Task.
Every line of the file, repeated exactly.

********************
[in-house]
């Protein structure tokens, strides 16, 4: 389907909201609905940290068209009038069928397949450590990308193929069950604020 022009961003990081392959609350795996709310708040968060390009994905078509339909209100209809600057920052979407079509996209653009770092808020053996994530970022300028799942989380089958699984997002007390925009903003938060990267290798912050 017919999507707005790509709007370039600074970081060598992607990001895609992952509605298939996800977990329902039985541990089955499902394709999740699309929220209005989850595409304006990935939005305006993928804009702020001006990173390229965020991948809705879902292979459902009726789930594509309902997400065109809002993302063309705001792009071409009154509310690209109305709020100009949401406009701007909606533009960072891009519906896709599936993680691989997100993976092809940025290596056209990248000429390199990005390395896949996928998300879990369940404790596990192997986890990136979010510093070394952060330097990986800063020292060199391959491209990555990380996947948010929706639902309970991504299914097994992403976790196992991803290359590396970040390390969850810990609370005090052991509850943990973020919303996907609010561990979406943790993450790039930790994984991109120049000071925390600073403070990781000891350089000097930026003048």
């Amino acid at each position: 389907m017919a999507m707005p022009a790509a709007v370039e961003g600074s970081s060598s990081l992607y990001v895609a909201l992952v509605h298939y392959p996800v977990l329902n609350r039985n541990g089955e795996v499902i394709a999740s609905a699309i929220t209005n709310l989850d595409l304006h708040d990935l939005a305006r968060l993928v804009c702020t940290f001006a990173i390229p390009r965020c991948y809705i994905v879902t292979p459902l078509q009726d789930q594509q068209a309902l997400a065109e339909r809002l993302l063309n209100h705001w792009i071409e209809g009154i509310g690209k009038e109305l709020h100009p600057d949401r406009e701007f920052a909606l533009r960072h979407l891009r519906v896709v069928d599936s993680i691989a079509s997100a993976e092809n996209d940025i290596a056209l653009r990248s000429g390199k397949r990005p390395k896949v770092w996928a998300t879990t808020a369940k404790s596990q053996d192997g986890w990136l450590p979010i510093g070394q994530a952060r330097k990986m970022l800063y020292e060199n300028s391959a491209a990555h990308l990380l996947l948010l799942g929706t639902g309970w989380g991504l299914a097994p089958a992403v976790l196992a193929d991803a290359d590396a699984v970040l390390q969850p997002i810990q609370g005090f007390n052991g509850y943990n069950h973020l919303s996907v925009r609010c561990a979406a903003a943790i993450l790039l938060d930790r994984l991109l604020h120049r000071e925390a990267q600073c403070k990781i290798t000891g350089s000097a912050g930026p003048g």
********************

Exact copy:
[in-house]
């Protein structure tokens, strides 16, 4: 389907909201609905940290068209009038069928397949450590990308193929069950604020 022009961003990081392959609350795996709310708040968060390009994905078509339909209100209809600057920052979407079509996209653009770092808020053996994530970022300028799942989380089958699984997002007390925009903003938060990267290798912050 017919999507707005790509709007370039600074970081060598992607990001895609992952509605298939996800977990329902039985541990089955499902394709999740699309929220209005989850595409304006990935939005305006993928804009702020001006990173390229965020991948809705879902292979459902009726789930594509309902997400065109809002993302063309705001792009071409009154509310690209109305709020100009949401406009701007909606533009960072891009519906896709599936993680691989997100993976092809940025290596056209990248000429390199990005390395896949996928998300879990369940404790596990192997986890990136979010510093070394952060330097990986800063020292060199391959491209990555990380996947948010929706639902309970991504299914097994992403976790196992991803290359590396970040390390969850810990609370005090052991509850943990973020919303996907609010561990979406943790993450790039930790994984991109120049000071925390600073403070990781000891350089000097930026003048």
């Amino acid at each position: 389907m017919a999507m707005p022009a790509a709007v370039e961003g600074s970081s060598s990081l992607y990001v895609a909201l992952v509605h298939y392959p996800v977990l329902n609350r039985n541990g089955e795996v499902i394709a999740s609905a699309i929220t209005n709310l989850d595409l304006h708040d990935l939005a305006r968060l993928v804009c702020t940290f001006a990173i390229p390009r965020c991948y809705i994905v879902t292979p459902l078509q009726d789930q594509q068209a309902l997400a065109e339909r809002l993302l063309n209100h705001w792009i071409e209809g009154i509310g690209k009038e109305l709020h100009p600057d949401r406009e701007f920052a909606l533009r960072h979407l891009r519906v896709v069928d599936s993680i691989a079509s997100a993976e092809n996209d940025i290596a056209l653009r990248s000429g390199k397949r990005p390395k896949v770092w996928a998300t879990t808020a369940k404790s596990q053996d192997g986890w990136l450590p979010i510093g070394q994530a952060r330097k990986m970022l800063y020292e060199n300028s391959a491209a990555h990308l990380l996947l948010l799942g929706t639902g309970w989380g991504l299914a097994p089958a992403v976790l196992a193929d991803a290359d590396a699984v970040l390390q969850p997002i810990q609370g005090f007390n052991g509850y943990n069950h973020l919303s996907v925009r609010c561990a979406a903003a943790i993450l790039l938060d930790r994984l991109l604020h120049r000071e925390a990267q600073c403070k990781i290798t000891g350089s000097a912050g930026p003048g």